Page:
South Orkney Islands
The South Orkney Islands are perhaps one of the globe’s best examples of nature left untouched by humans. The icy landscape of this archipelago hosts a permanent population of zero people, with just temporary researchers and surveyors residing in the two bases during the summer months.
The sovereignty of these islands is in suspended dispute between the two nations represented by these bases: Argentina and Britain. The Argentinian base, the Orcadas, is the oldest staffed research facility in Antarctica, having been built in 1903. Meanwhile, the British Signy Research Station has been there since 1947.
Though the first known discovery of this archipelago was by a pair of sealers, it was a subsequent explorer, James Weddell, who gave the South Orkney Islands their current title based on the Orkney Islands of Scotland. In what may or may not be a coincidence, the Antarctic’s archipelago is almost the same latitude south as Scotland’s Orkney Islands are north.
The South Orkney Islands are situated in the frosty Southern Ocean. They are comprised of four major islands (Coronation Island, Laurie Island, Powell, and Signy) and several smaller ones.
Despite freezing conditions and being mostly covered in ice and glaciers, the islands are home to some vegetation, including algae and mosses. The islands and the waters around them are also feeding grounds for some seals, Adélie penguins, chinstrap penguins, gentoo penguins, and seabirds.
The stunning sights and thrill of adventure are the main reasons explorers get excited about this and other Antarctic destinations. Cruise lines offering voyages this close to the South Pole include Quark Expeditions and Silversea Cruises.
Cruise ships do not dock at the South Orkney Islands due to the lack of facilities and rough conditions. Instead, you may be taken to the islands via Zodiacs (inflatable rubber boats) in summer and if weather permits.
This archipelago is situated just over 600 kilometres from the Antarctic Peninsula’s northeastern tip.
As this location is not populated, facilities are very limited. If your trip ashore includes a visit to the Argentine research base, there will be basic facilities to use. Aside from this, make sure to take advantage of your cruise ship’s amenities before and after your South Orkney Island adventure.
How To Get Around
You will likely be transported mostly by Zodiac (rubber boat) in order to get to the islands and back to the ship.
Travel times will vary depending on how far you explore and the weather conditions on the day.
Currency – There is no currency on the South Orkney Islands as there is nothing to buy here. The cost of items on board your ship will remain the same as throughout the rest of your journey, though all your on-board expenses might be covered by your ticket regardless.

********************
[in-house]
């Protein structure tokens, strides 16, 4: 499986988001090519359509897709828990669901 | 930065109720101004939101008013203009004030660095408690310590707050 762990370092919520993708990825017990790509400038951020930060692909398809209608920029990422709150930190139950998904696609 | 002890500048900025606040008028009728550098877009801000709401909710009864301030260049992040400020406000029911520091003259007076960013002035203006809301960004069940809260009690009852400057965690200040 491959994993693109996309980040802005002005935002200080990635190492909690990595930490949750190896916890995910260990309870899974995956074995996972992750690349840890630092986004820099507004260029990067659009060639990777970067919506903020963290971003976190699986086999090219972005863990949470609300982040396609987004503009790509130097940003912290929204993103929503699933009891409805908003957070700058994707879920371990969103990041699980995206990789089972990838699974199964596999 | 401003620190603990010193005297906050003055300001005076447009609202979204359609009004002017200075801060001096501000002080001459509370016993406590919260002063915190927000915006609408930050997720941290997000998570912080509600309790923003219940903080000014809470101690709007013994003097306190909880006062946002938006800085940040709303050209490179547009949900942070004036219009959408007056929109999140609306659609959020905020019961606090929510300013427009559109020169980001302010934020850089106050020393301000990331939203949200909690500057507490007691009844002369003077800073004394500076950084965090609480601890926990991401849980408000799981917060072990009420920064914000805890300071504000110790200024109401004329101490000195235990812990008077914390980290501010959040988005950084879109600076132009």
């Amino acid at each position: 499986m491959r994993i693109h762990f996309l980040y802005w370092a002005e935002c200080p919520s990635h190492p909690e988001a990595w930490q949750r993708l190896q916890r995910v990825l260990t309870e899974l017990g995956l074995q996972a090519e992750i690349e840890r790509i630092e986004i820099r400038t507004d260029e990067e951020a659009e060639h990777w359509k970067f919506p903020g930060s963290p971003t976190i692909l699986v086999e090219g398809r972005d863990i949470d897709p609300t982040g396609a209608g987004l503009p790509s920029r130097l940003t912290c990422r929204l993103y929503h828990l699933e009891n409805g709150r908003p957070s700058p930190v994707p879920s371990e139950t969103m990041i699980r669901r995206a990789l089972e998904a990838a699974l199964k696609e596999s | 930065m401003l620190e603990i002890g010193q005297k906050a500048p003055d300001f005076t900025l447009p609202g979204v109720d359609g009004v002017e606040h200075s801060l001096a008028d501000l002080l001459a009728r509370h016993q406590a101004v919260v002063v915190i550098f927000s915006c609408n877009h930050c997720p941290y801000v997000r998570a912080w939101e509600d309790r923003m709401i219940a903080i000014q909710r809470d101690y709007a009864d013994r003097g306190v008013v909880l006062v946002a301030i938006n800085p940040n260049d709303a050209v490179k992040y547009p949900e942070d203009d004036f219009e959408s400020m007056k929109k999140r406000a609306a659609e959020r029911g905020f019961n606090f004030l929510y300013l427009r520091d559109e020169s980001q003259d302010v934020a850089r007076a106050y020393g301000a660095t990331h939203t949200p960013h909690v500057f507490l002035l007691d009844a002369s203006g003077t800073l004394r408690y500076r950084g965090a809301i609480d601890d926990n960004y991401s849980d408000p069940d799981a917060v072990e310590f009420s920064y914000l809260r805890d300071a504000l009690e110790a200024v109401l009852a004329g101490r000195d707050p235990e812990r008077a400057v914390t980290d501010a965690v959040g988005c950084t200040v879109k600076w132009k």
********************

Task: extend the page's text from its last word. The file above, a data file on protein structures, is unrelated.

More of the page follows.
Time Zone – The South Orkney Islands are technically 3 hours behind Coordinated Universal Time (UTC). However, time zones in Antarctica are confusing and can change rapidly as your ship travels. Your cruise will most likely keep things simple by running according to the same time zone throughout the Antarctic stretch of your journey.
Weather – The climate on and around the South Orkney Islands is not tolerable in winter, as is typical of this extreme part of the world. During summer, the archipelago’s average temperature may rise to about 3-4 degrees Celsius, but it will not get much higher. Expect plenty of chilly winds and be prepared for snow; it falls here on more days than it does not.
Zodiac Cruising – Jumping on board an inflatable rubber boat is the best way – and virtually the only way – to get the full South Orkney Islands experience. Float past majestic blue icebergs, witness thousands of cute penguins in their natural habitat, and be blown away by the enormous scope and beauty of this vastly untouched tundra landscape. Make sure to dress very warmly and stay out of the water!
Orcadas Station – The Argentine research base on Laurie Island makes for a fascinating visit. The meteorology-focused station was established by Scotsman W.S. Bruce in 1903 and then sold to Argentina. Meet the friendly people who work here in summer and get a feel for what it might be like to live here – it might be a great experience to visit, but you’ll probably be glad your stay is just for the day! If given permission, you may also get to visit Punta Cormoran, which is home to a colony of Adélie penguins.
Photography – The breathtaking landscapes and fascinating wildlife of this archipelago are the stuff a nature photographer’s dreams are made of! You’ll definitely be capturing some perfect panoramic shots as your cruise ship approaches and sails away too.